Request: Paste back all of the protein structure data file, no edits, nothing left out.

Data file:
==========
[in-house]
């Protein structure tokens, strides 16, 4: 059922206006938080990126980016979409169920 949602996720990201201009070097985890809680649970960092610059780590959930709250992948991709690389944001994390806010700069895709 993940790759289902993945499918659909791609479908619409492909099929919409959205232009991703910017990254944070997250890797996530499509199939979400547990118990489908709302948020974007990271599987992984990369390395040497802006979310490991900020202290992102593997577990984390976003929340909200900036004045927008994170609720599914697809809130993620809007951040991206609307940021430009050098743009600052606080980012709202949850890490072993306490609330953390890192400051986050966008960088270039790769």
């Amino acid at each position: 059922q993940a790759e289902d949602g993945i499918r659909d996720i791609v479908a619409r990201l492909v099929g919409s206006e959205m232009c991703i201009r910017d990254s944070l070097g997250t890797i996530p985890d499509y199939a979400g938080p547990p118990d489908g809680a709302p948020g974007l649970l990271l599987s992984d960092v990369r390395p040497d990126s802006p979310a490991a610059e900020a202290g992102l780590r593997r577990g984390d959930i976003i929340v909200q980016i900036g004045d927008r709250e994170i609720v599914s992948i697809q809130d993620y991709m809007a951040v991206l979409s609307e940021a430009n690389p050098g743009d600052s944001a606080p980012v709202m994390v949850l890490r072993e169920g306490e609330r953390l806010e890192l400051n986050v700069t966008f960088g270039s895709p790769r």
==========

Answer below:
[in-house]
């Protein structure tokens, strides 16, 4: 059922206006938080990126980016979409169920 949602996720990201201009070097985890809680649970960092610059780590959930709250992948991709690389944001994390806010700069895709 993940790759289902993945499918659909791609479908619409492909099929919409959205232009991703910017990254944070997250890797996530499509199939979400547990118990489908709302948020974007990271599987992984990369390395040497802006979310490991900020202290992102593997577990984390976003929340909200900036004045927008994170609720599914697809809130993620809007951040991206609307940021430009050098743009600052606080980012709202949850890490072993306490609330953390890192400051986050966008960088270039790769």
């Amino acid at each position: 059922q993940a790759e289902d949602g993945i499918r659909d996720i791609v479908a619409r990201l492909v099929g919409s206006e959205m232009c991703i201009r910017d990254s944070l070097g997250t890797i996530p985890d499509y199939a979400g938080p547990p118990d489908g809680a709302p948020g974007l649970l990271l599987s992984d960092v990369r390395p040497d990126s802006p979310a490991a610059e900020a202290g992102l780590r593997r577990g984390d959930i976003i929340v909200q980016i900036g004045d927008r709250e994170i609720v599914s992948i697809q809130d993620y991709m809007a951040v991206l979409s609307e940021a430009n690389p050098g743009d600052s944001a606080p980012v709202m994390v949850l890490r072993e169920g306490e609330r953390l806010e890192l400051n986050v700069t966008f960088g270039s895709p790769r």